As part of a new series here in the 7Sage blog, we've asked our community leaders (Mentors, who were selected from among their peers for their outstanding contributions and character, and Sages, who are community leaders who scored above 170 on the LSAT) to answer a series of questions and provide us with their LSAT wisdom.

This series is just a sampling of the kind of wisdom ready at hand to anyone in our Discussion Forums.

What's the biggest myth about the LSAT?

Mentor Sam “That 2-3 months is plenty of time for a 170+ score. It's not, unless you're a genius or have somehow mastered logic prior to ever being exposed to the LSAT.”

 

Sage Alex “In my opinion, the biggest myth about studying for the LSAT is that you should only expect to improve your score by 10 points.  This claim is not only false, but very detrimental to future law students. Relaying to people that 10 points is all you should expect to gain from studying deters test-takers from devoting enough time to study for the LSAT until they reach their goal score.”

 

Mentor Brett “In my mind the 2 biggest myths about studying for the LSAT are that you only have to study for 3 months and that you won’t see improvement in any one section. This is a long test, and the skills that it tests aren’t things that you can truly learn and master in 3 months for most people. It’s one where it may take you 3-5 months just to get through the curriculum and then from there you take another 3-6 in taking tests. But the process is worth it in the end. “Also, the assumption that ‘You can’t improve on RC, LG, or LR’ is completely false.  Everyone taking this test is different but all of the sections are exactly the same at their base; the questions all test a set of skills and are created by professionals who can exploit the psychology of test takers. All you have to do is learn the skills, avoid the pitfalls, and be able to be able to do this efficiently and confidently.”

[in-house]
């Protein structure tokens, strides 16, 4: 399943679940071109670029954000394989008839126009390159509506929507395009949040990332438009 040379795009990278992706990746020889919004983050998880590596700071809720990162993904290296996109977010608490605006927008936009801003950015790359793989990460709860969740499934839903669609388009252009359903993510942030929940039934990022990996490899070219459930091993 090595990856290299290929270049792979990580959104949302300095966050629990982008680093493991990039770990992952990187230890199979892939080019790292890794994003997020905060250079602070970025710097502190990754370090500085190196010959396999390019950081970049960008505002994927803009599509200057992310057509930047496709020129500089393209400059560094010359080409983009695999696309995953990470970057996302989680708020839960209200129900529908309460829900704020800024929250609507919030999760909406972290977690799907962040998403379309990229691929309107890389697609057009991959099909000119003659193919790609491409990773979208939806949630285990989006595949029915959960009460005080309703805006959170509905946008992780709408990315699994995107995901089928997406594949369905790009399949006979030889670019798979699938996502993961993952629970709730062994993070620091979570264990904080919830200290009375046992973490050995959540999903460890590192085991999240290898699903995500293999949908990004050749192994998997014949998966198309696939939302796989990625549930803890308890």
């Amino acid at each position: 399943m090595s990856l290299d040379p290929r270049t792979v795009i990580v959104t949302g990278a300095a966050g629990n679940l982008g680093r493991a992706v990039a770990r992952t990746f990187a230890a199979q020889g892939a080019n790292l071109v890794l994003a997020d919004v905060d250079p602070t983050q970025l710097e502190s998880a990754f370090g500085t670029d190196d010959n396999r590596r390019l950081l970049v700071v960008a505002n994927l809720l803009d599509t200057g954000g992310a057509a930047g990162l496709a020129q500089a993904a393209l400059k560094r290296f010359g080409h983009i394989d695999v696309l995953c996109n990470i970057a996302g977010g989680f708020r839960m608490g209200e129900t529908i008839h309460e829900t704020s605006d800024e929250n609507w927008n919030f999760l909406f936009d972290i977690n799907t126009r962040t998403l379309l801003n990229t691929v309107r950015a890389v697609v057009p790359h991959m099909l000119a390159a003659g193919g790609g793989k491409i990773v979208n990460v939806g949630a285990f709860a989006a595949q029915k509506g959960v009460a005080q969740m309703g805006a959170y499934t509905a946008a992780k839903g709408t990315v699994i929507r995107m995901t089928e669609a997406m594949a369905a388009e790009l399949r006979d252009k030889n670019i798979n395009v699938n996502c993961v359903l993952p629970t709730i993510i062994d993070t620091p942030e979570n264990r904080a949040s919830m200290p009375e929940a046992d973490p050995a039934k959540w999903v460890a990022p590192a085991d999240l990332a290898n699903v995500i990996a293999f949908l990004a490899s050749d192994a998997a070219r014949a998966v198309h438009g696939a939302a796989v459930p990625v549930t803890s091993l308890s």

Sage Allison “One myth about this test is that it's just an input, output equation with how many hours you put in leading to a particular score. That is part of the equation, but cranking through PTs without good reflection is bad practice. You absolutely must scrutinize your comprehension, question your thought processes, and accept that you have erroneous ways of reasoning that need to be corrected in order to excel on this test. Do your homework, but reflect on your methods and spend time to diagnose your weaknesses.”

 

Mentor Daniel “That high scores are rare and achievable only among those who are great at tests, geniuses, or savants destined for Harvard. I was once told by an instructor of a test-prep company that I could reasonably expect a score five points higher than my diagnostic. I'm now sitting at an average score increase more than four times that, and I firmly believe at least most should be aiming for a score fifteen-to-twenty points higher than their diagnostic. It takes time, but a score that much higher is doable.”

Featured image: theilr

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